Inflatable architecture took off in a big way in the 60's. It's become to some extent a cliche now, but think again, they're back. Berlins Raumlabor produced the space buster and installed it in New York earlier this year, and it turns out that the Netherlands based practice 'spatial effects' who started pumping out the inflatables in the 60's, is still pumping them out now. Whats most fascinating about them is the effect they have on public spaces. The density and level of activity and interaction that these objects can accommodate are inspiring. Why not make one for Auckland Architecture week this year?
Check out spatial effects' to see the many more inflatable objects they'v built.Source: pop up city
Milligomme describe themselves as an 'international collective of tire crafters'.
Thus forth, their philosophy is straight forward, to utilize used car tires to design.
From seating in urban parks, benches in bus stops, to swings, Milligomme has designed and built a whole series of innovative objects for communities in third world countries.
A great little project by R&Sie done back in 1998.
R & Sie proposed for this to be an experimental dwelling unit of 2msq. It's skin is formed by a deformed mirrored surface, and is transported around town to well.... mess with you. Choice, we need more stuff like this.
'Imagine a future in which the vast M62 corridor is a singular entity, a huge coast to coast 'SuperCity', 80 miles long and 15 miles wide. Here city limits are blurred, its inhabitants live in Liverpool, shop in Leeds and go clubbing in Manchester. Using the latest forms of advanced transportation, SuperCity residents could wake up by the Mersey and commute to an office overlooking the Humber. Air travel from a central hub puts the world on our doorstep. What impact will this have on the traditional definition of a city and the people who work, rest and play in this radical new landscape?'
Back in 2005, Alsop produced an exhibition at urbis that proposed a 'supercity' that united Doncaster, Bradford, Manchester and Leeds. The key issue that Alsop saw was that to some extent people were using these cities like it was one city. The trouble was however, that people were getting into their cars, and driving along the M62 motorway because these different cities offered different necessities. "Bradford for an Indian meal, Manchester for a bit of a thrash about, Leeds for shopping." It was an exhibition that received mixed responses, the most common was perhaps, 'I think it's an idea that might work, but the buildings that Alsop designed... not so much'. More to the point however, Auckland's city council has accepted the conception of 'supercity' at a level of governance. What the city is lacking however, is a vision for it's built environment. Moreover, what strikes me are the similarities in the urban problems that this 'North' faces, and Auckland's city faces. Come on then! Who's gonna dish it out?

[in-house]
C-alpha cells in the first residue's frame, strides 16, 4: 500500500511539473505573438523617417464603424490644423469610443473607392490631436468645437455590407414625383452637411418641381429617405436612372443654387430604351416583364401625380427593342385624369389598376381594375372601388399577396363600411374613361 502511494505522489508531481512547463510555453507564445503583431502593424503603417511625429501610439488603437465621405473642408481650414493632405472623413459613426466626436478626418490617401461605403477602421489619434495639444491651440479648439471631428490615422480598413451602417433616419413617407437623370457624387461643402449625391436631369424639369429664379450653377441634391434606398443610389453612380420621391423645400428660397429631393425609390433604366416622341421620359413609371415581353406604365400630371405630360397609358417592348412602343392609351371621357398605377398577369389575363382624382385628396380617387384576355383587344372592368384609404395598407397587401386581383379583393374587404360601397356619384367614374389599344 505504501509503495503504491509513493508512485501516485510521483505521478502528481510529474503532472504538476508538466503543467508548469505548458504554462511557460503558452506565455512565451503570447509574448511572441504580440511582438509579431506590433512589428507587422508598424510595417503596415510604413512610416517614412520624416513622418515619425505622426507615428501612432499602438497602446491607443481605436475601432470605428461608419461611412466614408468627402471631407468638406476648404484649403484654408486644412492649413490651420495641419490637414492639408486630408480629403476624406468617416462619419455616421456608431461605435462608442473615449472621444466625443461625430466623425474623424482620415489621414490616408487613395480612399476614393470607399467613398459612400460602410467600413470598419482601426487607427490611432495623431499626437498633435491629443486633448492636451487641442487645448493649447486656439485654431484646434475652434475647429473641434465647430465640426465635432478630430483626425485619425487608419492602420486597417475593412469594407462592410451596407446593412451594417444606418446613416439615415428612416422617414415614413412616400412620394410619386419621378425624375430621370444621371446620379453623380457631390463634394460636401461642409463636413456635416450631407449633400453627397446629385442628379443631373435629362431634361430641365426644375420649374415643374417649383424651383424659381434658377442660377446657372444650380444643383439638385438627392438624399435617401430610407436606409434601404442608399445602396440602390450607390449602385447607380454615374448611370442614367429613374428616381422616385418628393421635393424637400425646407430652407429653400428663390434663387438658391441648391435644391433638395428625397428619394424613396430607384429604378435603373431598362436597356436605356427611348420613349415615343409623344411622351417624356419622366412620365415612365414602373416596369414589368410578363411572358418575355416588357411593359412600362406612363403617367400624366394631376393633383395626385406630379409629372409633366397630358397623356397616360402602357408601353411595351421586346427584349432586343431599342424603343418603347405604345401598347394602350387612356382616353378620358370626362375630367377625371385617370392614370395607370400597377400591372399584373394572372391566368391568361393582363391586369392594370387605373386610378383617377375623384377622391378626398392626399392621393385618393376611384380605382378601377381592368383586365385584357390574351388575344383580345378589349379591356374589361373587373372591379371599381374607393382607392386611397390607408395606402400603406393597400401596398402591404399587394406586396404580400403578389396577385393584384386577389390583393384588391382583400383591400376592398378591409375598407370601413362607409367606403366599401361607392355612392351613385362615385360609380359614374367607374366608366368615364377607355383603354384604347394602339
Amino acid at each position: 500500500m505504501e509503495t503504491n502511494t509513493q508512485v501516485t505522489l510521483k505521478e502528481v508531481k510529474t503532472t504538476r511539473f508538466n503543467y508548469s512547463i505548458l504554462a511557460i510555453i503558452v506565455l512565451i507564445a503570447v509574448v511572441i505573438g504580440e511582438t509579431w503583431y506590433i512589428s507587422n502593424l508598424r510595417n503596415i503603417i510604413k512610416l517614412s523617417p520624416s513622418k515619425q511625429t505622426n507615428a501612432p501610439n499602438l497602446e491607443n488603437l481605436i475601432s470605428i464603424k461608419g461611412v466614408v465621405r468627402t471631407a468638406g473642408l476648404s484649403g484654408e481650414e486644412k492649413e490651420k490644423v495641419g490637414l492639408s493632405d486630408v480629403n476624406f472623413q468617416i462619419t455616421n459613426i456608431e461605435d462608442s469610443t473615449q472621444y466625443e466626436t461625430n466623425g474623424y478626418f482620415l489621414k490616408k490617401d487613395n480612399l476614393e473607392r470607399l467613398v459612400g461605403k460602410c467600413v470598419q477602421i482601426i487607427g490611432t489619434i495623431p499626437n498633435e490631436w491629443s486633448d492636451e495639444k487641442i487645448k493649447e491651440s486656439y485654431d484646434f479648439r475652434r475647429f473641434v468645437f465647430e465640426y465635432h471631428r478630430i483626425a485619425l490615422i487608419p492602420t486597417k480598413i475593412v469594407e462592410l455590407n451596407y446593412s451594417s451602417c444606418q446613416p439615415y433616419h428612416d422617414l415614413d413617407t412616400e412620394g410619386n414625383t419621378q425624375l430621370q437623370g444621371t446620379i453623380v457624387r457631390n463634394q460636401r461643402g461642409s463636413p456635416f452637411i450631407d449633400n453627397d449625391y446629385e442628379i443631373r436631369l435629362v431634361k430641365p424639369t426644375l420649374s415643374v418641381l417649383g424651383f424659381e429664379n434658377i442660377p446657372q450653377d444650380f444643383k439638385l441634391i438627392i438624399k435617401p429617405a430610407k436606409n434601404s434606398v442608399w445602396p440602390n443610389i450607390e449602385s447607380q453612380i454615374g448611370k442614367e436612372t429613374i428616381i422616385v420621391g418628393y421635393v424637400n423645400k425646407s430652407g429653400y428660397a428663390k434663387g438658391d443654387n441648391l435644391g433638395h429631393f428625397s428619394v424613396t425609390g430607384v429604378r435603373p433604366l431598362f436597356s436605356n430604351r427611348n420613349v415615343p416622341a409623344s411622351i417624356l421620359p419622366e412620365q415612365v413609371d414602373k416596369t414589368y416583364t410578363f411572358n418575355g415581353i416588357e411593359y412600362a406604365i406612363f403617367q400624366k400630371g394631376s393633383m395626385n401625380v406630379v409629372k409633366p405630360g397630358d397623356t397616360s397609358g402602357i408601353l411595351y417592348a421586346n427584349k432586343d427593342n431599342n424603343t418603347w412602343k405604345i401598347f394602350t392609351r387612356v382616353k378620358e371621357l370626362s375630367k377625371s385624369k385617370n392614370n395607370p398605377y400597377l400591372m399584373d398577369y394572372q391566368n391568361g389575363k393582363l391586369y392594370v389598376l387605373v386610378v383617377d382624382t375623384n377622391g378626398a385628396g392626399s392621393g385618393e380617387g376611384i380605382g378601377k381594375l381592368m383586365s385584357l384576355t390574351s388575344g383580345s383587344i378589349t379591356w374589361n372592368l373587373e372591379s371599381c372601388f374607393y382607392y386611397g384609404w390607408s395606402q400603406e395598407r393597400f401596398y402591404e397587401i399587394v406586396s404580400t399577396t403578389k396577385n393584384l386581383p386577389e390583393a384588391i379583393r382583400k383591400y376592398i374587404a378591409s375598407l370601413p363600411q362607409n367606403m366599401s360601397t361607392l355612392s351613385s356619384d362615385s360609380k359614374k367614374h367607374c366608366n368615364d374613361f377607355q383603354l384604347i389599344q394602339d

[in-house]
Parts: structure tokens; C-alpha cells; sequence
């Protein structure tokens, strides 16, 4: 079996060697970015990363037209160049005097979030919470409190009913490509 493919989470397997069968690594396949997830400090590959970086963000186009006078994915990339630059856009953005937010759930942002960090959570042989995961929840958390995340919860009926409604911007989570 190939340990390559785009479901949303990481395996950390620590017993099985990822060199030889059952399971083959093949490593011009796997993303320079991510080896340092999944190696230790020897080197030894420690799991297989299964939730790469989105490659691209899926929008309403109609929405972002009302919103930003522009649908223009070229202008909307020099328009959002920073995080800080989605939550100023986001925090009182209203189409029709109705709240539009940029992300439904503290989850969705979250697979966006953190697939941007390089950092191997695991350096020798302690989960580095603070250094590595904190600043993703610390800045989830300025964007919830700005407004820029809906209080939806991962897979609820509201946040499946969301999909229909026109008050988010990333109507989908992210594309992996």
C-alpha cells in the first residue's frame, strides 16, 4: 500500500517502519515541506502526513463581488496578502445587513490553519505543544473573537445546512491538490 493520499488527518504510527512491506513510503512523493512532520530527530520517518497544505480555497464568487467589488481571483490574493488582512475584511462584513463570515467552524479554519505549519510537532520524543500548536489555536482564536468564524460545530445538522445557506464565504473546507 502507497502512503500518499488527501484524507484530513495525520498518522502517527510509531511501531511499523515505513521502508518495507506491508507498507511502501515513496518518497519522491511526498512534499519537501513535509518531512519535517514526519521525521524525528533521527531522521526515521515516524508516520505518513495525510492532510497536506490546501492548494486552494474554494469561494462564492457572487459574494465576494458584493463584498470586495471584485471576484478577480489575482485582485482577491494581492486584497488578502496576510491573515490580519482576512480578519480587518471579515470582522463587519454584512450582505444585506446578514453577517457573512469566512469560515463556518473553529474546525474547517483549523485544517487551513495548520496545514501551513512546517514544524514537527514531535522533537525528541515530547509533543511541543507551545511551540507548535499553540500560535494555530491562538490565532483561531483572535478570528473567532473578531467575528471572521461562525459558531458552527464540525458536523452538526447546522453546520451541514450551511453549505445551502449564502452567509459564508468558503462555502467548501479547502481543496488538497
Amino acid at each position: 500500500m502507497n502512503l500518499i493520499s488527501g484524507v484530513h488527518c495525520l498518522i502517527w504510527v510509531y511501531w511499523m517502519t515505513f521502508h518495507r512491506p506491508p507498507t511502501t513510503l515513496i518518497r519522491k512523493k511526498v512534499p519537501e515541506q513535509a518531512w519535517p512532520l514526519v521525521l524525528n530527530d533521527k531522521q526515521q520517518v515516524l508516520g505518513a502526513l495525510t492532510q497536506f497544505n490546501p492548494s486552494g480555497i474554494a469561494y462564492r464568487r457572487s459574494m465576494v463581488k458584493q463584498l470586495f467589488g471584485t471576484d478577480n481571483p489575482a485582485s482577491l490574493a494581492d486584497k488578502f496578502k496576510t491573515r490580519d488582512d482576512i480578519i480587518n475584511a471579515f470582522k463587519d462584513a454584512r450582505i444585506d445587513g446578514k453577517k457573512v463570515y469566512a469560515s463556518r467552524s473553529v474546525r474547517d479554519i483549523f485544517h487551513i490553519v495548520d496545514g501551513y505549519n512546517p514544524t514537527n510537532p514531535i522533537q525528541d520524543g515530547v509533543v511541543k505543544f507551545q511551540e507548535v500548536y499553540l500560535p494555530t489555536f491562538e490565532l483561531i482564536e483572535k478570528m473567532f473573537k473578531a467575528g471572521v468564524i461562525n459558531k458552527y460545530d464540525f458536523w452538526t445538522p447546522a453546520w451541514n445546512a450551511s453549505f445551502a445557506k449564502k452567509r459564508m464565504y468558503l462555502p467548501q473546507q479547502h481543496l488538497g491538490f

For Alsop, supercity means a new model of urbanism, or in his terms, a strategy for dealing with post-suburbia. Central to the scheme is an attempt to build a strategy for future growth that will "avoid sprawl and... make the places that you build have identity and uniqueness." In other words, Alsop's scheme investigates ways in which to increase the density of a city.
The strategy that Alsop adopts in this scheme is to "put new settlements spread along the M62 within a landscape and trying not to destroy the landscape that's there." These 'new settlements' are estimated to house 2000-5000 people and each would have a distinctive town center, and not only are these settlements connected by the M62 Motorway, the scheme also proposes to ban all private cars from the M62 and for it to be replaced by a bus system.
Another key feature in this scheme is to place a 'string of service stations' along the M62 that people would actually want to go to. Alsop describes the new M62 as a "...place that you could go to with a good park and ride, where you could meet a friend, have a haircut perhaps, do a variety of different things" and that one would simply "get on a bus which would go up and down the M62" in order to satisfy these needs.
For more information on the scheme check out this interview done by the bbc here